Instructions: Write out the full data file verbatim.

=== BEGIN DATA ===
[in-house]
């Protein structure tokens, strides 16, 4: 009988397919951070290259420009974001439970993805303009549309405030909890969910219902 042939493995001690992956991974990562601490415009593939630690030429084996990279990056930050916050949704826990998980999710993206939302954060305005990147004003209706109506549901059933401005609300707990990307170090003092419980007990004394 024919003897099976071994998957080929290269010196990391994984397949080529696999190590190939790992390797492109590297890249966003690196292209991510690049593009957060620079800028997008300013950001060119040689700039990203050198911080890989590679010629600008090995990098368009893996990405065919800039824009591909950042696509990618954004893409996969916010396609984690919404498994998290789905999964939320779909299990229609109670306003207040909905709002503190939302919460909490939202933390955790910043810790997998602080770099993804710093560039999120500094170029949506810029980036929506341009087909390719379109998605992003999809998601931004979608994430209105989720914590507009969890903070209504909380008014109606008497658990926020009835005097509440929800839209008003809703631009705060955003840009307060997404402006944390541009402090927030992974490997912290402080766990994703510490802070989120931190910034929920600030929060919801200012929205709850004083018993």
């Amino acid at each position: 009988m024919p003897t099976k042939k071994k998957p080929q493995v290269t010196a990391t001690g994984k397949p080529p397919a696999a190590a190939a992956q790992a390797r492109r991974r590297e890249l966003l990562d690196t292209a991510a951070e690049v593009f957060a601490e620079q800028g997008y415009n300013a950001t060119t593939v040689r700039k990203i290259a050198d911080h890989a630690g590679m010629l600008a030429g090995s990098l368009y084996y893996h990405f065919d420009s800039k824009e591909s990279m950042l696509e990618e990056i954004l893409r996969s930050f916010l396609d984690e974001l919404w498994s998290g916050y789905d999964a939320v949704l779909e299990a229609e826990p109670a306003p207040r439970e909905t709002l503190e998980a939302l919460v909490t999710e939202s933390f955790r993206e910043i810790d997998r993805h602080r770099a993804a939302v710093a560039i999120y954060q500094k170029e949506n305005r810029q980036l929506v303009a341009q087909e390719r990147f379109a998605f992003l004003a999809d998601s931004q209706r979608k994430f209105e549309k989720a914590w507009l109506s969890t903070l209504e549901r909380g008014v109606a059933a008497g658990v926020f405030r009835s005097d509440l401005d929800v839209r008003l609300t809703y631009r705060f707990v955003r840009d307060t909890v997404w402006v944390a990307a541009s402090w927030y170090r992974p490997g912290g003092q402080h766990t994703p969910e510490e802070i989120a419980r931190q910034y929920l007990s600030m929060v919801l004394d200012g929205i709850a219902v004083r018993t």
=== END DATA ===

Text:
[in-house]
């Protein structure tokens, strides 16, 4: 009988397919951070290259420009974001439970993805303009549309405030909890969910219902 042939493995001690992956991974990562601490415009593939630690030429084996990279990056930050916050949704826990998980999710993206939302954060305005990147004003209706109506549901059933401005609300707990990307170090003092419980007990004394 024919003897099976071994998957080929290269010196990391994984397949080529696999190590190939790992390797492109590297890249966003690196292209991510690049593009957060620079800028997008300013950001060119040689700039990203050198911080890989590679010629600008090995990098368009893996990405065919800039824009591909950042696509990618954004893409996969916010396609984690919404498994998290789905999964939320779909299990229609109670306003207040909905709002503190939302919460909490939202933390955790910043810790997998602080770099993804710093560039999120500094170029949506810029980036929506341009087909390719379109998605992003999809998601931004979608994430209105989720914590507009969890903070209504909380008014109606008497658990926020009835005097509440929800839209008003809703631009705060955003840009307060997404402006944390541009402090927030992974490997912290402080766990994703510490802070989120931190910034929920600030929060919801200012929205709850004083018993």
């Amino acid at each position: 009988m024919p003897t099976k042939k071994k998957p080929q493995v290269t010196a990391t001690g994984k397949p080529p397919a696999a190590a190939a992956q790992a390797r492109r991974r590297e890249l966003l990562d690196t292209a991510a951070e690049v593009f957060a601490e620079q800028g997008y415009n300013a950001t060119t593939v040689r700039k990203i290259a050198d911080h890989a630690g590679m010629l600008a030429g090995s990098l368009y084996y893996h990405f065919d420009s800039k824009e591909s990279m950042l696509e990618e990056i954004l893409r996969s930050f916010l396609d984690e974001l919404w498994s998290g916050y789905d999964a939320v949704l779909e299990a229609e826990p109670a306003p207040r439970e909905t709002l503190e998980a939302l919460v909490t999710e939202s933390f955790r993206e910043i810790d997998r993805h602080r770099a993804a939302v710093a560039i999120y954060q500094k170029e949506n305005r810029q980036l929506v303009a341009q087909e390719r990147f379109a998605f992003l004003a999809d998601s931004q209706r979608k994430f209105e549309k989720a914590w507009l109506s969890t903070l209504e549901r909380g008014v109606a059933a008497g658990v926020f405030r009835s005097d509440l401005d929800v839209r008003l609300t809703y631009r705060f707990v955003r840009d307060t909890v997404w402006v944390a990307a541009s402090w927030y170090r992974p490997g912290g003092q402080h766990t994703p969910e510490e802070i989120a419980r931190q910034y929920l007990s600030m929060v919801l004394d200012g929205i709850a219902v004083r018993t």